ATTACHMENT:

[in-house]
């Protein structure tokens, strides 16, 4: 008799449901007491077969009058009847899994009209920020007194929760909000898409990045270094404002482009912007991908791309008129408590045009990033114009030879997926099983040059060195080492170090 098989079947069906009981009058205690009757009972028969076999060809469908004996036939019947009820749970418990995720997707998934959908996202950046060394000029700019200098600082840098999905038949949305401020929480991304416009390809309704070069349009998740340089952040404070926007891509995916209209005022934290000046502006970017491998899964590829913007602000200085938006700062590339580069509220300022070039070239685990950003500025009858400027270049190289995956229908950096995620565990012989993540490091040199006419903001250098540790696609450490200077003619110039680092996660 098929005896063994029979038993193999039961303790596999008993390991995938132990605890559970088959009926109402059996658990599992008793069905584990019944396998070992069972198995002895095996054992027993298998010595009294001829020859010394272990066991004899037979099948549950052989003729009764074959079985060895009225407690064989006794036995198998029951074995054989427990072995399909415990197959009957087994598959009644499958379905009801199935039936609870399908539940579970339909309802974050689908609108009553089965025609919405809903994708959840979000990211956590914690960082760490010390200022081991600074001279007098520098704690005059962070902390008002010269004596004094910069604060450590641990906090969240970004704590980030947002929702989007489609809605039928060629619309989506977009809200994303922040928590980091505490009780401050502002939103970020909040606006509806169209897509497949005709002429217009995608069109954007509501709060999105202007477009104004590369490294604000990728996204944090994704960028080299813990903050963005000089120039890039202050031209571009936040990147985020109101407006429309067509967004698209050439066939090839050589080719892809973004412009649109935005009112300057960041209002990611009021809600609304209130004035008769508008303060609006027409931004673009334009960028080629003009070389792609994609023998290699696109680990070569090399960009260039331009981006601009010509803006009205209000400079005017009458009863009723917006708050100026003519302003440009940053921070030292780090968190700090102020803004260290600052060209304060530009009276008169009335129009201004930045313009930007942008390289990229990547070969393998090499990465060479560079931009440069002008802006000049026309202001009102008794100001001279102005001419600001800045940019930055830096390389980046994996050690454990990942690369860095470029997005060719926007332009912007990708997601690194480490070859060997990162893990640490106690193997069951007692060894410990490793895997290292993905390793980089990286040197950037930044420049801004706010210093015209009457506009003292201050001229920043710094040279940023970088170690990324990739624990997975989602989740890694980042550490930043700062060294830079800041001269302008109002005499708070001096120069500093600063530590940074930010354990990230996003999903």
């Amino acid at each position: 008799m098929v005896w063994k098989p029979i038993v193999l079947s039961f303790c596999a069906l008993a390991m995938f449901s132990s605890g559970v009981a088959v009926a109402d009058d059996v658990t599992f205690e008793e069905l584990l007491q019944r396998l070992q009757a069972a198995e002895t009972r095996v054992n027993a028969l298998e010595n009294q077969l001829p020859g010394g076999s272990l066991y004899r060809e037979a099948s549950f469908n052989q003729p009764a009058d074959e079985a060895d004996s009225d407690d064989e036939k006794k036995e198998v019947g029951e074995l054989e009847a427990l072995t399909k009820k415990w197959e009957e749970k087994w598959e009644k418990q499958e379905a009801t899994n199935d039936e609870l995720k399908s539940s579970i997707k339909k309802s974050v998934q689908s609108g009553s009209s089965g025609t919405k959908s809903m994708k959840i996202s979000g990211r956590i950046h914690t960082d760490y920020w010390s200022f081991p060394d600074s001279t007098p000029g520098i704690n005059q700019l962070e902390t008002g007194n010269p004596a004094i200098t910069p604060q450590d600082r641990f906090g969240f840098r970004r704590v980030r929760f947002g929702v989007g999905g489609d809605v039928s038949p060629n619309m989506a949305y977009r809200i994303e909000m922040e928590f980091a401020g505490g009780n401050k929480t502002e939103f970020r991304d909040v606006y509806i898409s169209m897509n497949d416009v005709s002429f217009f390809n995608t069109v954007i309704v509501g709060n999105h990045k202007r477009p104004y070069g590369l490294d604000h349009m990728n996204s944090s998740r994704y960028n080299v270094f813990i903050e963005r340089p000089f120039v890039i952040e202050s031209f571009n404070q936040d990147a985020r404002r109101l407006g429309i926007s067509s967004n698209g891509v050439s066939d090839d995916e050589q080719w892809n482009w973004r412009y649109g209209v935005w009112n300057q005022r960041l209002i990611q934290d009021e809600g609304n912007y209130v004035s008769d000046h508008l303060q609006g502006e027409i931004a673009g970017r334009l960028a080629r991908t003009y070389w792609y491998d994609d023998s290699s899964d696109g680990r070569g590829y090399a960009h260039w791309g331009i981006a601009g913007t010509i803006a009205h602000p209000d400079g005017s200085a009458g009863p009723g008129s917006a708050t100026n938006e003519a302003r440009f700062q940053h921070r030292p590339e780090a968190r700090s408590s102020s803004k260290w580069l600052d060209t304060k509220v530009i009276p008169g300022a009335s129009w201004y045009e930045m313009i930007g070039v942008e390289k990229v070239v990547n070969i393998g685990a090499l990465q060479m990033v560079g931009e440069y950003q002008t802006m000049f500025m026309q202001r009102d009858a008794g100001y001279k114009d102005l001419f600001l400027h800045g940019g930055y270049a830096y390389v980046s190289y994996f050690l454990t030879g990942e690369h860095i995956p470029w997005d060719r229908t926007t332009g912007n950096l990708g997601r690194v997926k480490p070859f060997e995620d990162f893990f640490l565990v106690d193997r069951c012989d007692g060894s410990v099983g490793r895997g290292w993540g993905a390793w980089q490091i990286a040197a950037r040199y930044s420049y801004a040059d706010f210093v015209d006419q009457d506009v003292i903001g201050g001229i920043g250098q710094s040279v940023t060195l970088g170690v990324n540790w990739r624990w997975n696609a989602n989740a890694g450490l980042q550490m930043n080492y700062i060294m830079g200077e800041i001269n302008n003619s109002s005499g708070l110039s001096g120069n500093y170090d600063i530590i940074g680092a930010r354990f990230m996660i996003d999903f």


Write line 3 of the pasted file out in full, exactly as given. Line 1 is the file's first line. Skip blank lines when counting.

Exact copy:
């Amino acid at each position: 008799m098929v005896w063994k098989p029979i038993v193999l079947s039961f303790c596999a069906l008993a390991m995938f449901s132990s605890g559970v009981a088959v009926a109402d009058d059996v658990t599992f205690e008793e069905l584990l007491q019944r396998l070992q009757a069972a198995e002895t009972r095996v054992n027993a028969l298998e010595n009294q077969l001829p020859g010394g076999s272990l066991y004899r060809e037979a099948s549950f469908n052989q003729p009764a009058d074959e079985a060895d004996s009225d407690d064989e036939k006794k036995e198998v019947g029951e074995l054989e009847a427990l072995t399909k009820k415990w197959e009957e749970k087994w598959e009644k418990q499958e379905a009801t899994n199935d039936e609870l995720k399908s539940s579970i997707k339909k309802s974050v998934q689908s609108g009553s009209s089965g025609t919405k959908s809903m994708k959840i996202s979000g990211r956590i950046h914690t960082d760490y920020w010390s200022f081991p060394d600074s001279t007098p000029g520098i704690n005059q700019l962070e902390t008002g007194n010269p004596a004094i200098t910069p604060q450590d600082r641990f906090g969240f840098r970004r704590v980030r929760f947002g929702v989007g999905g489609d809605v039928s038949p060629n619309m989506a949305y977009r809200i994303e909000m922040e928590f980091a401020g505490g009780n401050k929480t502002e939103f970020r991304d909040v606006y509806i898409s169209m897509n497949d416009v005709s002429f217009f390809n995608t069109v954007i309704v509501g709060n999105h990045k202007r477009p104004y070069g590369l490294d604000h349009m990728n996204s944090s998740r994704y960028n080299v270094f813990i903050e963005r340089p000089f120039v890039i952040e202050s031209f571009n404070q936040d990147a985020r404002r109101l407006g429309i926007s067509s967004n698209g891509v050439s066939d090839d995916e050589q080719w892809n482009w973004r412009y649109g209209v935005w009112n300057q005022r960041l209002i990611q934290d009021e809600g609304n912007y209130v004035s008769d000046h508008l303060q609006g502006e027409i931004a673009g970017r334009l960028a080629r991908t003009y070389w792609y491998d994609d023998s290699s899964d696109g680990r070569g590829y090399a960009h260039w791309g331009i981006a601009g913007t010509i803006a009205h602000p209000d400079g005017s200085a009458g009863p009723g008129s917006a708050t100026n938006e003519a302003r440009f700062q940053h921070r030292p590339e780090a968190r700090s408590s102020s803004k260290w580069l600052d060209t304060k509220v530009i009276p008169g300022a009335s129009w201004y045009e930045m313009i930007g070039v942008e390289k990229v070239v990547n070969i393998g685990a090499l990465q060479m990033v560079g931009e440069y950003q002008t802006m000049f500025m026309q202001r009102d009858a008794g100001y001279k114009d102005l001419f600001l400027h800045g940019g930055y270049a830096y390389v980046s190289y994996f050690l454990t030879g990942e690369h860095i995956p470029w997005d060719r229908t926007t332009g912007n950096l990708g997601r690194v997926k480490p070859f060997e995620d990162f893990f640490l565990v106690d193997r069951c012989d007692g060894s410990v099983g490793r895997g290292w993540g993905a390793w980089q490091i990286a040197a950037r040199y930044s420049y801004a040059d706010f210093v015209d006419q009457d506009v003292i903001g201050g001229i920043g250098q710094s040279v940023t060195l970088g170690v990324n540790w990739r624990w997975n696609a989602n989740a890694g450490l980042q550490m930043n080492y700062i060294m830079g200077e800041i001269n302008n003619s109002s005499g708070l110039s001096g120069n500093y170090d600063i530590i940074g680092a930010r354990f990230m996660i996003d999903f």